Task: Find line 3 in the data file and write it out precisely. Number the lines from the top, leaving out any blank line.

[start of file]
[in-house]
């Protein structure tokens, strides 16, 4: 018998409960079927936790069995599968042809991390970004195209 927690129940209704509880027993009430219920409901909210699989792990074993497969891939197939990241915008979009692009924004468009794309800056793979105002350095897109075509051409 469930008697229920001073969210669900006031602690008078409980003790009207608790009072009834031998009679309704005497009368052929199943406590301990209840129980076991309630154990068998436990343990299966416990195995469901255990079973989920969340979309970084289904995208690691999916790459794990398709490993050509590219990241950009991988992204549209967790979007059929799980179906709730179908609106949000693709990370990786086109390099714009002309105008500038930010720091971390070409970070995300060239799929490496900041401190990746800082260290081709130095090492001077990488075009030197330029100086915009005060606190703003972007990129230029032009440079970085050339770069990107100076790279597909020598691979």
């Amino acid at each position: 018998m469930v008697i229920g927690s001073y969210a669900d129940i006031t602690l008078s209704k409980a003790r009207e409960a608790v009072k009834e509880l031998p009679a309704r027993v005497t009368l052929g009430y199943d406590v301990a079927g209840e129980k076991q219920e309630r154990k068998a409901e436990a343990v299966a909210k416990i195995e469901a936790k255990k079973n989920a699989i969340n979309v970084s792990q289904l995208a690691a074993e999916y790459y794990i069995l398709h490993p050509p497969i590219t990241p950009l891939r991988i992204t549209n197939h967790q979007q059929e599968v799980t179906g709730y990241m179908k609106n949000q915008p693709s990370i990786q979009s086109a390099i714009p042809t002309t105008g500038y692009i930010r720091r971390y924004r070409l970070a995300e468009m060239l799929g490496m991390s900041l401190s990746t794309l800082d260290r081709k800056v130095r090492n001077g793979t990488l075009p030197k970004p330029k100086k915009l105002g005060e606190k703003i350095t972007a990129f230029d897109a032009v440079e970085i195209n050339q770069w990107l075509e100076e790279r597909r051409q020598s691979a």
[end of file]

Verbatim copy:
């Amino acid at each position: 018998m469930v008697i229920g927690s001073y969210a669900d129940i006031t602690l008078s209704k409980a003790r009207e409960a608790v009072k009834e509880l031998p009679a309704r027993v005497t009368l052929g009430y199943d406590v301990a079927g209840e129980k076991q219920e309630r154990k068998a409901e436990a343990v299966a909210k416990i195995e469901a936790k255990k079973n989920a699989i969340n979309v970084s792990q289904l995208a690691a074993e999916y790459y794990i069995l398709h490993p050509p497969i590219t990241p950009l891939r991988i992204t549209n197939h967790q979007q059929e599968v799980t179906g709730y990241m179908k609106n949000q915008p693709s990370i990786q979009s086109a390099i714009p042809t002309t105008g500038y692009i930010r720091r971390y924004r070409l970070a995300e468009m060239l799929g490496m991390s900041l401190s990746t794309l800082d260290r081709k800056v130095r090492n001077g793979t990488l075009p030197k970004p330029k100086k915009l105002g005060e606190k703003i350095t972007a990129f230029d897109a032009v440079e970085i195209n050339q770069w990107l075509e100076e790279r597909r051409q020598s691979a």